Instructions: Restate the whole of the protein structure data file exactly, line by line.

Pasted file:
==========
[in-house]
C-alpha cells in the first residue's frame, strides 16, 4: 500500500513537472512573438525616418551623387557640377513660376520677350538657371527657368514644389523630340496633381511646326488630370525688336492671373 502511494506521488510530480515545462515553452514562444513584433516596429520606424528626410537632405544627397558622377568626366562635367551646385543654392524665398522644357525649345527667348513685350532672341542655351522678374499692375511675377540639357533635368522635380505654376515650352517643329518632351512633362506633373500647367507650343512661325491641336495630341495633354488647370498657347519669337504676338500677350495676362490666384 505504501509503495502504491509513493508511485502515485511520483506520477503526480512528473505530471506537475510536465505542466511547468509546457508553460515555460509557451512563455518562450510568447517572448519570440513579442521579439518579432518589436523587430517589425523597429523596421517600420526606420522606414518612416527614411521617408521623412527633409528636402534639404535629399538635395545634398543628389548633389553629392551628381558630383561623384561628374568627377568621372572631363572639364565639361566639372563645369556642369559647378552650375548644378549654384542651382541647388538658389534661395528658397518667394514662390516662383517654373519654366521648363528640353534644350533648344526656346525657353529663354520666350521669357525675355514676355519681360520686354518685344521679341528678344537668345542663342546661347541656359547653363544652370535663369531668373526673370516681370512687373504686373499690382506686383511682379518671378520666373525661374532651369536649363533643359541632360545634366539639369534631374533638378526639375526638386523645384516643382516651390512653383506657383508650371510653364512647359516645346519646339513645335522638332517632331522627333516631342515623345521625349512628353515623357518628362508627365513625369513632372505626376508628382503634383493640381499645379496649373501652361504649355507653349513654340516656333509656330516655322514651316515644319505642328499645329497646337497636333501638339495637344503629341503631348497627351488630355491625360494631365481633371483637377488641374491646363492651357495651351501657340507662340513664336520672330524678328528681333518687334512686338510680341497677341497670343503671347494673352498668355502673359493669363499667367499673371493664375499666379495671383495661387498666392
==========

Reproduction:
[in-house]
C-alpha cells in the first residue's frame, strides 16, 4: 500500500513537472512573438525616418551623387557640377513660376520677350538657371527657368514644389523630340496633381511646326488630370525688336492671373 502511494506521488510530480515545462515553452514562444513584433516596429520606424528626410537632405544627397558622377568626366562635367551646385543654392524665398522644357525649345527667348513685350532672341542655351522678374499692375511675377540639357533635368522635380505654376515650352517643329518632351512633362506633373500647367507650343512661325491641336495630341495633354488647370498657347519669337504676338500677350495676362490666384 505504501509503495502504491509513493508511485502515485511520483506520477503526480512528473505530471506537475510536465505542466511547468509546457508553460515555460509557451512563455518562450510568447517572448519570440513579442521579439518579432518589436523587430517589425523597429523596421517600420526606420522606414518612416527614411521617408521623412527633409528636402534639404535629399538635395545634398543628389548633389553629392551628381558630383561623384561628374568627377568621372572631363572639364565639361566639372563645369556642369559647378552650375548644378549654384542651382541647388538658389534661395528658397518667394514662390516662383517654373519654366521648363528640353534644350533648344526656346525657353529663354520666350521669357525675355514676355519681360520686354518685344521679341528678344537668345542663342546661347541656359547653363544652370535663369531668373526673370516681370512687373504686373499690382506686383511682379518671378520666373525661374532651369536649363533643359541632360545634366539639369534631374533638378526639375526638386523645384516643382516651390512653383506657383508650371510653364512647359516645346519646339513645335522638332517632331522627333516631342515623345521625349512628353515623357518628362508627365513625369513632372505626376508628382503634383493640381499645379496649373501652361504649355507653349513654340516656333509656330516655322514651316515644319505642328499645329497646337497636333501638339495637344503629341503631348497627351488630355491625360494631365481633371483637377488641374491646363492651357495651351501657340507662340513664336520672330524678328528681333518687334512686338510680341497677341497670343503671347494673352498668355502673359493669363499667367499673371493664375499666379495671383495661387498666392